Night Transit

Proper and reliable night transit is essential for Amsterdam due to its extensive cultural, touristic and of course, large studying facilities. Night transit ensures a safe trip back home, especially when you live a little further away from the city centre. This allows cultural destinations, parties or social events to remain accessible during the night as well. This is important for students who do not feel comfortable cycling back home in the middle of the night.

TIPS for using night transit in Amsterdam:

  • Please purchase a night bus ticket on time, using your “OV-Chipkaart” (Public Transport Card). This will help you to avoid € 3,61 transfer costs in case you have to switch busses. This ticket can also be purchased online.
  • Several transportation companies, such as GVB and Connexxion, sell multiple night rides at once, which makes the overall cost of a single night ride way cheaper. These can be charged onto your Public Transport Card.
  • Take a close look at departure times, since many buses only run once an hour.
  • In the larger hubs (such as at the stop Leidseplein), bus stop location often differs from the ones at daytime. Please look up where the exact bus stop of your night bus line is located during the night.

A map of the Amsterdam night network

Reasons for proper night transit in Amsterdam

  • Social Safety: Night buses are a comfortable alternative for biking back home on your own.
  • Amsterdam, City of Culture: Amsterdam hosts many activities that end (way) past midnight, yet with limited transit service at night.
  • Accessibility of student housing: more and more student residences or complexes are being built outside the city’s core within the A10 circular core. Reliable and safe access to the city centre is, therefore, a legitimate prerequisite to make “student housing at a distance” succeed.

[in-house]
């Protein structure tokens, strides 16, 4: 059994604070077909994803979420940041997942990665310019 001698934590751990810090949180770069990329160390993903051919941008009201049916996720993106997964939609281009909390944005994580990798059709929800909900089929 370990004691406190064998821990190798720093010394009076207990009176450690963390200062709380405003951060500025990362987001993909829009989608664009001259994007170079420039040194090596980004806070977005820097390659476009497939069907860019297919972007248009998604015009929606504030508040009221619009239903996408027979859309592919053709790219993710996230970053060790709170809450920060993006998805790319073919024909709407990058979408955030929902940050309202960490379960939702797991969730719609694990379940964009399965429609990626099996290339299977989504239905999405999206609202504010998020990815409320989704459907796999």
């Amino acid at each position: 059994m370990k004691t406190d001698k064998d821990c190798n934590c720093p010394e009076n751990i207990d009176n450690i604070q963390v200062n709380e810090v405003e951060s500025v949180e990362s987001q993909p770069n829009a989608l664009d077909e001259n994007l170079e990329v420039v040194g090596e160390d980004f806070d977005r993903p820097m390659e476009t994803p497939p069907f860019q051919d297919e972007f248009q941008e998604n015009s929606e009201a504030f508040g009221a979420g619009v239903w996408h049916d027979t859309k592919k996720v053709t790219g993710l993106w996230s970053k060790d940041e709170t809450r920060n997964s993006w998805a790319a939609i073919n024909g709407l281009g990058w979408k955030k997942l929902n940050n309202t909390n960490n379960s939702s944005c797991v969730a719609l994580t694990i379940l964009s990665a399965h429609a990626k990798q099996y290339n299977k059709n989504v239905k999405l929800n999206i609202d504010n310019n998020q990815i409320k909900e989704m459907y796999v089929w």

Issues regarding Amsterdam’s night transit

GVB, Amsterdam’s public transport carrier has continuously failed at prioritising a reliable and affordable night transit throughout the past years. Its main issues are:

  • Amsterdam nocturnal network has 11 lines, which isn’t much for a city giving shelter to more than 800,000 inhabitants and expanding. This small number of lines often leads to long and complex trajectories with many stops, meaning travel times are considerably longer than in the daytime. Besides, one single bus an hour regularly implies long transfer times.
  • In 2020, night fares have been raised to € 4,70 valid up to 90 minutes, no matter the distance. This price is relatively high compared to regular bus transit, strongly undermining public transport accessibility for students.
  • The small number of bus lines often forces passengers to transfer when using night buses. However, the GVB adds a € 3,61 transfer fee unless you’ve purchased a night bus ticket beforehand, adding up to € 8 for a single bus ride.
  • Another consequence of the small number of lines, are ‘holes’ within the network, making some areas particularly difficult to reach after a certain hour. This is the case for Amsterdam Science Park for example.

ASVA and the Consultative Council for Passengers (RAR)

Hence, there is much room for improvement in Amsterdam’s night transit. In 2019 for example, ASVA has tried to provide constructive yet urgent recommendations at the address of the GVB to increase night bus frequency and lower the prices. In upcoming years, ASVA will try to continuously improve night transit in the region together with the RAR!